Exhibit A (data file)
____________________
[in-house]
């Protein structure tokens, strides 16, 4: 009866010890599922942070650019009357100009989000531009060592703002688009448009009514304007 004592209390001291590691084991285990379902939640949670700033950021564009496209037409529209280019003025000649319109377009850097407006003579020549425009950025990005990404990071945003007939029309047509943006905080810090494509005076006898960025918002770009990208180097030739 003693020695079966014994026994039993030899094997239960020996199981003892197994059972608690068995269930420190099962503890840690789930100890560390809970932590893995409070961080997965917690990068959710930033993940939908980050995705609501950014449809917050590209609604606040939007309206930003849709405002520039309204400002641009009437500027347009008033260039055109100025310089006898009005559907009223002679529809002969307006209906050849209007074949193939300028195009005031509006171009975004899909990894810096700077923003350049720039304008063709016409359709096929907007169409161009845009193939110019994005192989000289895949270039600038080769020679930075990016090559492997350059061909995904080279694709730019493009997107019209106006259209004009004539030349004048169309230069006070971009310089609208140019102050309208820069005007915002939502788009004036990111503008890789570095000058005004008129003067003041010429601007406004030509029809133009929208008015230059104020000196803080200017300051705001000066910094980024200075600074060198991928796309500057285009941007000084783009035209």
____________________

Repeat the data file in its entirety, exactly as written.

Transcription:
[in-house]
């Protein structure tokens, strides 16, 4: 009866010890599922942070650019009357100009989000531009060592703002688009448009009514304007 004592209390001291590691084991285990379902939640949670700033950021564009496209037409529209280019003025000649319109377009850097407006003579020549425009950025990005990404990071945003007939029309047509943006905080810090494509005076006898960025918002770009990208180097030739 003693020695079966014994026994039993030899094997239960020996199981003892197994059972608690068995269930420190099962503890840690789930100890560390809970932590893995409070961080997965917690990068959710930033993940939908980050995705609501950014449809917050590209609604606040939007309206930003849709405002520039309204400002641009009437500027347009008033260039055109100025310089006898009005559907009223002679529809002969307006209906050849209007074949193939300028195009005031509006171009975004899909990894810096700077923003350049720039304008063709016409359709096929907007169409161009845009193939110019994005192989000289895949270039600038080769020679930075990016090559492997350059061909995904080279694709730019493009997107019209106006259209004009004539030349004048169309230069006070971009310089609208140019102050309208820069005007915002939502788009004036990111503008890789570095000058005004008129003067003041010429601007406004030509029809133009929208008015230059104020000196803080200017300051705001000066910094980024200075600074060198991928796309500057285009941007000084783009035209």